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  Home | Features | The Battle over Fan Works

 
 

A fan is an ardent devotee; an enthusiast. The word "fan" is derived from the word fanatic - a person marked or motivated by an extreme, unreasoning enthusiasm, as for a cause. From this is born the term fan boy, a fan of a certain series who is essentially a fanatic, but the term has come to have a derogatory connotation. Interestingly enough, the term is sometimes warranted. Step on into a random gaming board, say, Final Fantasy VII boards on GameFAQs, and say "LINK PWNS SEPHIROTH!" and watch the fun ensue.

 

(Editors Note: This is not a rant against anyone, any web site, or any community. This is not meant to be disrespectful, but is rather the summation of observations made over the past few weeks.)

Fans are passionate, though. Every fan has their own reasons, all equally valid, for getting involved in the thing they love the most. The same is true for why fans get into the online community. Some of us create web sites. Some of us just love to discuss the series. Others, however, love to create things based on the thing they love. We've seen people create videos, music, images, books, costumes, comics, magazines and even games based on their favorite franchise. It is their way of expressing their devotion and creativity.



Many fans love to write their own novels about the Zelda series.

Yet, I find something rather disturbing in this whole frame work. I've spoken with a representative at Nintendo of America, Inc., regarding a certain legal issue about my speed runs. In the conversation, the legality of certain materials was brought up, and though the information passed along is only "Nintendo's interpretation" of the law, I've spoken with others who share the same legal interpretation. Apparently, just about everything, including all fan works, are technically illegal.

 

Hold the flames. Keep reading before you jump to your e-mail composers. The law is a fickle thing sometimes, and the law is not always "right". Also, in many instances, one party has to "invoke" the law for it to apply. In this case, if Nintendo does not cry "foul", there is no harm. From speaking with many staff members at Nintendo, as long as it seems like the nature of the work is for the benefit of Nintendo and is not benefiting the creator in any form that can measured financially, the have little problem with most stuff online.

 

The biggest thing for Nintendo is fan games. Of all the fan works in existence, fan games get the most attention and usually get the wrath of angry corporate video game developers' lawyers. Chrono Resurrection is probably the most well known fan project to face the wrath of such a company - in this case Square-Enix. Zelda 2 Enhanced, in production at The Gaming Universe, also apparently received an angry letter from Nintendo asking them to cease and desist. Others who I personally know were in the spot light of Nintendo's legal department were Ocarina of Time 2D and the Halo CE mod based on Ocarina of Time.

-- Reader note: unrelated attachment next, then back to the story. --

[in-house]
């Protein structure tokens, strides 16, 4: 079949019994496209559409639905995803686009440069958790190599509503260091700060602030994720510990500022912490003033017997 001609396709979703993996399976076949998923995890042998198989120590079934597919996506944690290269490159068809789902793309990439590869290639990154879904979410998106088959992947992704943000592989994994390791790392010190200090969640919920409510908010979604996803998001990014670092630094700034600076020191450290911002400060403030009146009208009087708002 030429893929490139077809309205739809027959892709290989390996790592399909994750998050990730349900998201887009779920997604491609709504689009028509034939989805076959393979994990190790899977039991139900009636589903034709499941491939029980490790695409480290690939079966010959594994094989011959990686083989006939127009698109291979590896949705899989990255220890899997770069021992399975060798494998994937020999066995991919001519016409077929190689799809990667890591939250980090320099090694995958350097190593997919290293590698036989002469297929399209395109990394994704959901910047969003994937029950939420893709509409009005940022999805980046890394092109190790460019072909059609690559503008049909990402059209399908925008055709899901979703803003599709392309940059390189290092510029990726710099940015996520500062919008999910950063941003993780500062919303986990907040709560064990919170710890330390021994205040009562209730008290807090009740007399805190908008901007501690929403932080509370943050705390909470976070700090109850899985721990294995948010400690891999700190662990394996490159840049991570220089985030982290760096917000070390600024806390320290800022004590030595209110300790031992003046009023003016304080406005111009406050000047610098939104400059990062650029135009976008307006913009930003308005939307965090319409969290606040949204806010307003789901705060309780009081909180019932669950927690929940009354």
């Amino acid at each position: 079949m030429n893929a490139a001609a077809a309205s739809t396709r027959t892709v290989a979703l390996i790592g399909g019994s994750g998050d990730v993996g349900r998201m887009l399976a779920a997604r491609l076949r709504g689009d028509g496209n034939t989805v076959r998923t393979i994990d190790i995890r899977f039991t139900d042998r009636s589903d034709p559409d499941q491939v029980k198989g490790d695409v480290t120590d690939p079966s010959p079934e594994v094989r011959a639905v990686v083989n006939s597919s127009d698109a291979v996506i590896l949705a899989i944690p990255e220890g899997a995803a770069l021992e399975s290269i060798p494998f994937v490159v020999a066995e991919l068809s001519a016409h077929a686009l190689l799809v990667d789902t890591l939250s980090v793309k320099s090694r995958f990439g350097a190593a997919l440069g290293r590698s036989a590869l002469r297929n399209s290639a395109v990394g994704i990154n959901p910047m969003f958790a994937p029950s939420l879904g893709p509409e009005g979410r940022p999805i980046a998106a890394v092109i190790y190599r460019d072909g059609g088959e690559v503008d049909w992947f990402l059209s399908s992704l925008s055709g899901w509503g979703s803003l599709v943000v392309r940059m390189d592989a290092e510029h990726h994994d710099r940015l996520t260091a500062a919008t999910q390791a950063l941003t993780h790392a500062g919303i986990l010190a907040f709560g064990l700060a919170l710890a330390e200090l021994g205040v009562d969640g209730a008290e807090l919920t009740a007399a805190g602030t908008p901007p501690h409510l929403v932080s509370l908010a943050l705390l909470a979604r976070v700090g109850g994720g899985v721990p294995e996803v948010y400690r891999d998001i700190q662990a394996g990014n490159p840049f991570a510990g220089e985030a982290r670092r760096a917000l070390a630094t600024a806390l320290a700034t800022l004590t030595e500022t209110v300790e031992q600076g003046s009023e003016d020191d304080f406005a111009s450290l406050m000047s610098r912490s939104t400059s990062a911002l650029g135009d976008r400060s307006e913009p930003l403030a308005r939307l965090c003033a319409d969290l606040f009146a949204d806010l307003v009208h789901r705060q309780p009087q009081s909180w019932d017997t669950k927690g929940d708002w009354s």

On the topic of cease and desist letters, I read an interesting case study. They usually are just a "scare" tactic, and they only work about half the time in achieving their goal. Most companies do not go beyond this measure because it is not worth their time for something as trivial as a "fan work". However, if the work is severe enough (in this case, a fan game getting millions of downloads and possibly having the chance of influencing the consumer base), a company will go beyond the initial step to resolve the matter. And more often than not, the company will win because the defendant has neither the financial ability nor the time to fight a corporation.

 

So, this got me thinking about something more relevant to our community. There are occasionally outcries from fans or sites when another individual or site "takes" certain content and reuses it. This is viewed as the most severe when it deals with a fan work, and when it is used without any form of permission or credit. Several cases of this have happened in the past, and they usually result in hurt feelings and bitter grudges.

 

Now, before I say what I am going to say, let me make a few things clear. You should never take anything, unless it is stated clearly and in public that you have permission, without the consent of the creator or without crediting them properly. It is morally wrong to "steal" content and use it, even if there is no legal recourse.

 

With that said, here's what I am getting at. I'm not too thrilled with the mindset of some people who think because they made a fan work, they are entitled to all rights of it and feel they can raise holy hell when another person uses it - especially when that person credits the creator, and is using it in their own, original way. Let me explain; as I said earlier, fan works are technically illegal. You are creating something based off of the work of another. So when another person comes along and does this to a fan - takes your work to base something on - and that fan creator gets pissed off, I can't help but feel a bit ticked off inside at this hypocrisy.